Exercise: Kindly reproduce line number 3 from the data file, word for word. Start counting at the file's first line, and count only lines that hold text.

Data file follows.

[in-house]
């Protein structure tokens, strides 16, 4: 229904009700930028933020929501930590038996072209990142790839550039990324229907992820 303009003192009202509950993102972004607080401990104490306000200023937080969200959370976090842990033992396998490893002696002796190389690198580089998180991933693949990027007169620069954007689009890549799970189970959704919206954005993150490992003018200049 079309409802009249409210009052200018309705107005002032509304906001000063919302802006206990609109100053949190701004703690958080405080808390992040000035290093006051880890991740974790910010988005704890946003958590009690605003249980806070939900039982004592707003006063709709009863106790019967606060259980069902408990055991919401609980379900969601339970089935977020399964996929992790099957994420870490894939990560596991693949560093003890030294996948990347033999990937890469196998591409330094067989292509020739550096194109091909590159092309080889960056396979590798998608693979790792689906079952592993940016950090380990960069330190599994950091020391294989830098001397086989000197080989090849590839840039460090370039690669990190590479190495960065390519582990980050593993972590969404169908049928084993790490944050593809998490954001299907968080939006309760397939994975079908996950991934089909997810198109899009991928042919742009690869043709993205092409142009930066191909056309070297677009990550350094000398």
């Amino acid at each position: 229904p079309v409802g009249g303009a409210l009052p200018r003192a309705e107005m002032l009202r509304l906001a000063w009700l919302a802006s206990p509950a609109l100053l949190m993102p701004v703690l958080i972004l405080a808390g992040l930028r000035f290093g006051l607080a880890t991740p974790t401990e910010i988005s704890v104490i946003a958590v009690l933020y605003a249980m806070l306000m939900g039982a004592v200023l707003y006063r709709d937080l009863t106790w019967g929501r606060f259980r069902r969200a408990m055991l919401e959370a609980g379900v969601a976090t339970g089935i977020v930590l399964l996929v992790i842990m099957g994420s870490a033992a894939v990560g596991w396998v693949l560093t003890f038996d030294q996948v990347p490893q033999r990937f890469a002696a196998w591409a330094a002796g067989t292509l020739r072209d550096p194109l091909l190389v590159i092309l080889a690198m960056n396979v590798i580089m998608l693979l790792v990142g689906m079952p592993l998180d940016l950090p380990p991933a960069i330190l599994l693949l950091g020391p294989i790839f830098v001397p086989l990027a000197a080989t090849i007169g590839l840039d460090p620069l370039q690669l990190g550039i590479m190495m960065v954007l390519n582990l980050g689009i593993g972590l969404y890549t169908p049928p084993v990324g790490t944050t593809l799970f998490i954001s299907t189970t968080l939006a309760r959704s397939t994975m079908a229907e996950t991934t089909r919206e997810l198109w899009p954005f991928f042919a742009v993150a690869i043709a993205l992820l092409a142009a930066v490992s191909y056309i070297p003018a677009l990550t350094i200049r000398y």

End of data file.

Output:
């Amino acid at each position: 229904p079309v409802g009249g303009a409210l009052p200018r003192a309705e107005m002032l009202r509304l906001a000063w009700l919302a802006s206990p509950a609109l100053l949190m993102p701004v703690l958080i972004l405080a808390g992040l930028r000035f290093g006051l607080a880890t991740p974790t401990e910010i988005s704890v104490i946003a958590v009690l933020y605003a249980m806070l306000m939900g039982a004592v200023l707003y006063r709709d937080l009863t106790w019967g929501r606060f259980r069902r969200a408990m055991l919401e959370a609980g379900v969601a976090t339970g089935i977020v930590l399964l996929v992790i842990m099957g994420s870490a033992a894939v990560g596991w396998v693949l560093t003890f038996d030294q996948v990347p490893q033999r990937f890469a002696a196998w591409a330094a002796g067989t292509l020739r072209d550096p194109l091909l190389v590159i092309l080889a690198m960056n396979v590798i580089m998608l693979l790792v990142g689906m079952p592993l998180d940016l950090p380990p991933a960069i330190l599994l693949l950091g020391p294989i790839f830098v001397p086989l990027a000197a080989t090849i007169g590839l840039d460090p620069l370039q690669l990190g550039i590479m190495m960065v954007l390519n582990l980050g689009i593993g972590l969404y890549t169908p049928p084993v990324g790490t944050t593809l799970f998490i954001s299907t189970t968080l939006a309760r959704s397939t994975m079908a229907e996950t991934t089909r919206e997810l198109w899009p954005f991928f042919a742009v993150a690869i043709a993205l992820l092409a142009a930066v490992s191909y056309i070297p003018a677009l990550t350094i200049r000398y």